City lawyers were unable to provide documents proving the existence of the “miracle deal” Council Majority Leader Laurie Cumbo claims she brokered with developers that would bring 118 units of affordable housing to Crown Heights.
Brooklyn Supreme Court Justice Reginald Boddie ordered the city to turn over proof of the supposed agreement amid a lawsuit brought by a local anti-gentrification activist, who claims there’s no guarantee the community will see the promised benefits from the massive construction project.
“We had a discovery request for documentation on [the deal], but she didn’t have it,” said Alicia Boyd, who is representing herself in a suit against the city and developers. “It looks very bad if you have an elected official who made that promise on the record to the public… and then you find out that the affordable housing didn’t exist.”
The development — comprised of two 16-story towers at 40 Crown St. and 931 Carroll St. — has been jammed up in the courts amid Boyd’s last-ditch legal effort to halt the development, claiming Cornell failed to properly vet the residential complex’s environmental impact ahead of a City Council vote to upzone the area.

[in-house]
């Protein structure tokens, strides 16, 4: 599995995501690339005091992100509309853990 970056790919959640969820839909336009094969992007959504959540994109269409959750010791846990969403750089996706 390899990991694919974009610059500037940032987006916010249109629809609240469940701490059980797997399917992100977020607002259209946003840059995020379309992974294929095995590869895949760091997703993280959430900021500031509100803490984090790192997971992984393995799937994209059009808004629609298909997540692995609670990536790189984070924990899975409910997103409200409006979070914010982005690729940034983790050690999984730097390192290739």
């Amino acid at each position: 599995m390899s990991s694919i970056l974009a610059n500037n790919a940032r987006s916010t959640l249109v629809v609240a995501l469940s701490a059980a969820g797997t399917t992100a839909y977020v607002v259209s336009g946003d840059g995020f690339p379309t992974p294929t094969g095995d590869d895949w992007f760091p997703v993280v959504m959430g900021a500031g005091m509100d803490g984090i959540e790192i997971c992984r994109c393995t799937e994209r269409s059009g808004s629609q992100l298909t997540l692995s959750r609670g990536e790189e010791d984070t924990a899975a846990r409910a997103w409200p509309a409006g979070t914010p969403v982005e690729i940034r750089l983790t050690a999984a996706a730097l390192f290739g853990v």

Cumbo made a big show of grilling developers at a Council hearing in November, asking representatives for the builder pointed questions about how gentrification made them feel, but the councilwoman appeared at a subsequent hearing the following month to announce her wonder deal, which added 118 below-market-rate units on top of the 140 already promised by the developer in exchange for the city’s permission to exceed existing height regulations.
“This is nothing short of a miracle to announce I have secured commitments to increase affordable housing,” Cumbo boasted at the Dec. 13 Council hearing.
However, despite multiple requests made between Sept. 19 and Sept. 24, Cumbo’s office was similarly unable to turn over any formal paper trail related to her pact with developers.
A spokeswoman for Cumbo, after initially declining to comment, provided a memo on Sept. 24 outlining the deal in bullet points, but that document was neither signed by any party, nor dated. The spokeswoman then did not respond to any of several follow-up questions.
Both developers involved in the project — Cornell Realty and Carmel Partners — did not respond to multiple requests for comment.
A third-party, non-profit contractor tasked with construction of some of the added affordable units — Asian Americans for Equality — declined to comment.
The Department of Housing Preservation and Development, which oversees the city’s stockpile of affordable housing units, claimed they were not yet involved in the agreement between the developers and City Council — and therefore had no knowledge of deal.